Nobel prize goes to semiconductor pioneers
Oct 9, 2000
This year's Nobel Prize in Physics has been awarded for the invention of semiconductor lasers, integrated circuits and other high-speed electronic devices. Zhores Alferov of the A F Ioffe Institute in St Petersburg, Russia, and Herbert Kroemer of the University of California at Santa Barbara receive half the prize "for developing semiconductor heterostructures used in high-speed- and opto-electronics." The other half goes to Jack Kilby of Texas Instruments "for his part in the invention of the integrated circuits." The prize is worth 9 million Swedish kroner (about £660 000). The Nobel foundation credits this year's prize-winners with laying the foundations for modern information technology and communications systems.
Kroemer and Alferov share the prize for their work on semiconductor heterostructures - devices that contain thin layers of different semiconductors, usually based on gallium arsenide, stacked on top of each other. In 1957 Kroemer, then working at the RCA company in Princeton, published the first proposal for a heterostructure transistor. His theoretical work showed that heterostructure devices could offer superior performance compared with conventional transistors.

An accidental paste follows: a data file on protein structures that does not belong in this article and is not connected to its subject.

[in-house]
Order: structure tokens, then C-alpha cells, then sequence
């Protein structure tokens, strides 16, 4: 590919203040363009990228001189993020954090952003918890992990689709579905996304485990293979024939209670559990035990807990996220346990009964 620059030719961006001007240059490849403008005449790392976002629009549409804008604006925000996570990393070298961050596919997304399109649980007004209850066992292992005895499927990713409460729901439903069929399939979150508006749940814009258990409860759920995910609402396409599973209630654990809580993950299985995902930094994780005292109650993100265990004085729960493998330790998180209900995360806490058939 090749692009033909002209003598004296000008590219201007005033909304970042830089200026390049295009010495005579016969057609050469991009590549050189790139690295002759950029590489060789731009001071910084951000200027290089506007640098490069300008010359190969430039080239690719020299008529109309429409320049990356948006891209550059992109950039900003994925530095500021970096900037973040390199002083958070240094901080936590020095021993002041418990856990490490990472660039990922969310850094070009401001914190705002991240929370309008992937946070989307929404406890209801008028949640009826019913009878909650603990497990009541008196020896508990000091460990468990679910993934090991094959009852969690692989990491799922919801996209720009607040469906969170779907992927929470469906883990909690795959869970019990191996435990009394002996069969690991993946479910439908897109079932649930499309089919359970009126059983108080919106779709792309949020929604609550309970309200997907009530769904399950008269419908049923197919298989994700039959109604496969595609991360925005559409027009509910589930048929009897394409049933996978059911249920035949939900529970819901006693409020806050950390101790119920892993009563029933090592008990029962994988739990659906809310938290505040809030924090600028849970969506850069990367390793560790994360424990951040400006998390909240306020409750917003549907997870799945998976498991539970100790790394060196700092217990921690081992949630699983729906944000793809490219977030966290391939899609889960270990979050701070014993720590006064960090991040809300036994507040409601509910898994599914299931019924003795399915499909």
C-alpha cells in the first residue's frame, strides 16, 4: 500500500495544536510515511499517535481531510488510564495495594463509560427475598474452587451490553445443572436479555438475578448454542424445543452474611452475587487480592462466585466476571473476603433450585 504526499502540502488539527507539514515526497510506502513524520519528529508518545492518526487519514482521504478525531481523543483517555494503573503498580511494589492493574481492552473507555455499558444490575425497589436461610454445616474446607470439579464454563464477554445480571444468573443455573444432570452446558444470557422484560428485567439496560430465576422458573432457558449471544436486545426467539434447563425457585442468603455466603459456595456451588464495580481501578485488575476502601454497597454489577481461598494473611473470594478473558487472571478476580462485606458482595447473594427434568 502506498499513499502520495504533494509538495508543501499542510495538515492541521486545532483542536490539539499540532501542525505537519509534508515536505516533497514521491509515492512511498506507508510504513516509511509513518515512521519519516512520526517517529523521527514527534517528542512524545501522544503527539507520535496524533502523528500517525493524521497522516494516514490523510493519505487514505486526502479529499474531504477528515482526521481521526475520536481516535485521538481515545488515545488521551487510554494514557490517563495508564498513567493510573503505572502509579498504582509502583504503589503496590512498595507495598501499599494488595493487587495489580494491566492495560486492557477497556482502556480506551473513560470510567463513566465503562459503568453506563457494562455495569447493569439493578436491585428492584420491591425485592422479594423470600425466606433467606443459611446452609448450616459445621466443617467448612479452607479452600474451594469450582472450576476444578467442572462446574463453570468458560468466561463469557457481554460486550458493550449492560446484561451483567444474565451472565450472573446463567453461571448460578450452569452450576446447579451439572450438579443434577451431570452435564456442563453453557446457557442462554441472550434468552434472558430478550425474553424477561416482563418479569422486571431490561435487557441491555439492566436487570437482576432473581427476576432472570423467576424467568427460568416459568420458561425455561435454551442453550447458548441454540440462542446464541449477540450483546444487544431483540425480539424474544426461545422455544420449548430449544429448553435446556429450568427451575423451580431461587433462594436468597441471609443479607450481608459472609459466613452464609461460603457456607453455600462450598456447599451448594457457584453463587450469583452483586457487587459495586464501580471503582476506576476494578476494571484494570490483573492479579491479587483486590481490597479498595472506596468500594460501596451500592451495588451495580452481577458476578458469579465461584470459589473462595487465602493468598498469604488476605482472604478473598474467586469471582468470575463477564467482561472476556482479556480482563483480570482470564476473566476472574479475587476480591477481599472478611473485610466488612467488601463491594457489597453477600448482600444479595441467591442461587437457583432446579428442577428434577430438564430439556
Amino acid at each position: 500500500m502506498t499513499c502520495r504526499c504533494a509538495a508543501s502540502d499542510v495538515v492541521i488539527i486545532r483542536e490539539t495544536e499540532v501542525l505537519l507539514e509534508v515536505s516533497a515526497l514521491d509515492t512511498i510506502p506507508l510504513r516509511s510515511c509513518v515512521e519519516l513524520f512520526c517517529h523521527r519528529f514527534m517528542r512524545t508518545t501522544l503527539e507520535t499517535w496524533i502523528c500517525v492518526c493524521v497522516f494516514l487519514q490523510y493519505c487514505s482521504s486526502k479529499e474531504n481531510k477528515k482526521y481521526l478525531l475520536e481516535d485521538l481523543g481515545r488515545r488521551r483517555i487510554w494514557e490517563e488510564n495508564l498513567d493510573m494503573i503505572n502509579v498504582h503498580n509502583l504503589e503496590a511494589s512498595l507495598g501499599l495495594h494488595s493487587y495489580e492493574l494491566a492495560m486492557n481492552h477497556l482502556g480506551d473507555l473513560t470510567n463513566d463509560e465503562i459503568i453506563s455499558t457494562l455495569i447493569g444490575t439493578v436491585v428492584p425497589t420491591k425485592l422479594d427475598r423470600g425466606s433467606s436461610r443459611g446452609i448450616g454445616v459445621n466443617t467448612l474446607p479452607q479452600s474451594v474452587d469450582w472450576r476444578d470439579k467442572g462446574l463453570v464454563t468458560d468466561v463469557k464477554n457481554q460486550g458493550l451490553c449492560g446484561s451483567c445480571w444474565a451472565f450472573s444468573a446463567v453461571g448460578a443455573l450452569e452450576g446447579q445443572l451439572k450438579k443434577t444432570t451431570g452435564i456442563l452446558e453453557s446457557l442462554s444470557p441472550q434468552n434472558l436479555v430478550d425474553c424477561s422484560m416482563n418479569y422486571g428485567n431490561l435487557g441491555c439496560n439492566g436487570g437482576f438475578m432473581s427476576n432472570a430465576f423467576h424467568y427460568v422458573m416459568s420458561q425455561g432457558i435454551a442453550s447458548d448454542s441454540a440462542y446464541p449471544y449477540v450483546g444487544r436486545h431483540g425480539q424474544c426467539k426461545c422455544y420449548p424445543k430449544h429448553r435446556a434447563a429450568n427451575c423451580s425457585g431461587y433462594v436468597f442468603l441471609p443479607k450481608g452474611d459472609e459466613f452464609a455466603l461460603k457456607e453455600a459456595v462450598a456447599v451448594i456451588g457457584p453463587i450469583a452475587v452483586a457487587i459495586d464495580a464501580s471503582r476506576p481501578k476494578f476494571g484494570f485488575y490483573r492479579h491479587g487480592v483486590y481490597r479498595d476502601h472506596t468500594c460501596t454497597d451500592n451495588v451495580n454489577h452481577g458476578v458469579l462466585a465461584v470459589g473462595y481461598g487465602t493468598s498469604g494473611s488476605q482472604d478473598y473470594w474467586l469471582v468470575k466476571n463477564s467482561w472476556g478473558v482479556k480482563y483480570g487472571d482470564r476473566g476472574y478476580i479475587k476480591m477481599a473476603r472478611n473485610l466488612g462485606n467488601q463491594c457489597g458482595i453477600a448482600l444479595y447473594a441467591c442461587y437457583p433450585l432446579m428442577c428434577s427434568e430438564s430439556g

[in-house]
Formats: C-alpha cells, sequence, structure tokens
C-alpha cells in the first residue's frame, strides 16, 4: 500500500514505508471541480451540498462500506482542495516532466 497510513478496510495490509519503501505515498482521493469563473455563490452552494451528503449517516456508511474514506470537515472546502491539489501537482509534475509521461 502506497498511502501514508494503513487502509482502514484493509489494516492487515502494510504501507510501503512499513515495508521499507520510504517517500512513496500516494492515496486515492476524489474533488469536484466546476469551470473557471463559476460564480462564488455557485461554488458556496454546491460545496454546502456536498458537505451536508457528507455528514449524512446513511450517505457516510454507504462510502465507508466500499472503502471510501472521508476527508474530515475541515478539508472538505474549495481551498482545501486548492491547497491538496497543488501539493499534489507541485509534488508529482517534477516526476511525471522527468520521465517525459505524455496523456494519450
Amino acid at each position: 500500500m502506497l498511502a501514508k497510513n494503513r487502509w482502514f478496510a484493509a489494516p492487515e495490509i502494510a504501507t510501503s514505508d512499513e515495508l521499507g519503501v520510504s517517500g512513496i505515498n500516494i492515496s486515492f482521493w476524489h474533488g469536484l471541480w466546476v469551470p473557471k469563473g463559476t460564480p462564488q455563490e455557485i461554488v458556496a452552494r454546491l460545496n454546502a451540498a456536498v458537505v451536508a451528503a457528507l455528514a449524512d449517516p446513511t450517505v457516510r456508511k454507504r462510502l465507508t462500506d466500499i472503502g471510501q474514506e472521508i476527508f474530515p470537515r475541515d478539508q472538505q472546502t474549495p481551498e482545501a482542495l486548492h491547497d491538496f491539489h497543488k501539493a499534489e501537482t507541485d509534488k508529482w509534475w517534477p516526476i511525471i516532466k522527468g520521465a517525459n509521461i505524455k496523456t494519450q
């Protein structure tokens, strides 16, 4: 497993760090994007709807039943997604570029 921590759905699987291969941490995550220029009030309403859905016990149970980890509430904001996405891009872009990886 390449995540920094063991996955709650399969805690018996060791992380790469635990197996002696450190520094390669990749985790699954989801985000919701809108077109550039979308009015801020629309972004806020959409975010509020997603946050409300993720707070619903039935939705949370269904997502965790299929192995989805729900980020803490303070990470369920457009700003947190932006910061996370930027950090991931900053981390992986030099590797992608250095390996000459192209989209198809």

In 1963 Kroemer and Alferov independently proposed ideas to build semiconductor lasers from heterostructure devices. Alferov built the first semiconductor laser from gallium arsenide and aluminium arsenide in 1969. Semiconductor lasers are now used in a vast number of applications.
After the transistor had been invented, it was still necessary to solder the different parts of electronic circuits together. In the early 1950s, along with the late Robert Noyce, who died in 1990, Jack Kilby was the first person to realize that the different components in a circuit could be integrated on a single piece of silicon. Kilby's work has underpinned the entire information technology industry. Kilby also co-invented the pocket calculator.
Zhores Alferov was born in Byelorussia in 1930. After graduating from the Electrotechnical Institute in Leningrad in 1952 he went on to gain his doctorate in physics and mathematics from the Ioffe Institute in 1970. Alferov's research on III-V semiconductors has spanned the last four decades and he has received many national and international awards. He is currently director of the Ioffe Institute, vice president of the Russian Academy of Sciences, president of the St Petersburg Scientific Center of the Russian Academy of Sciences, and a fellow of the Institute of Physics.
Herbert Kroemer received his PhD in theoretical physics from the University of Göttingen, Germany, in 1952. After spells at RCA, Varian Associates and the University of Colorado at Boulder, he moved to Santa Barbara in 1976. Kroemer's work has been rewarded nationally and internationally. His current research focuses on superconductor-semiconductor devices.
Jack Kilby earned BS and MS degrees in electrical engineering from the Universities of Illinois and Wisconsin. He joined the Centralab Division of Globe Union Inc in 1947, where he developed silk-screen circuits for electronic devices. He moved to Texas Instruments in 1958, and it was here that he carried out his pioneering work in microchip technology. Kilby has over 60 US patents and has received numerous international awards recognising the impact of his revolutionary work in the field of consumer electronics.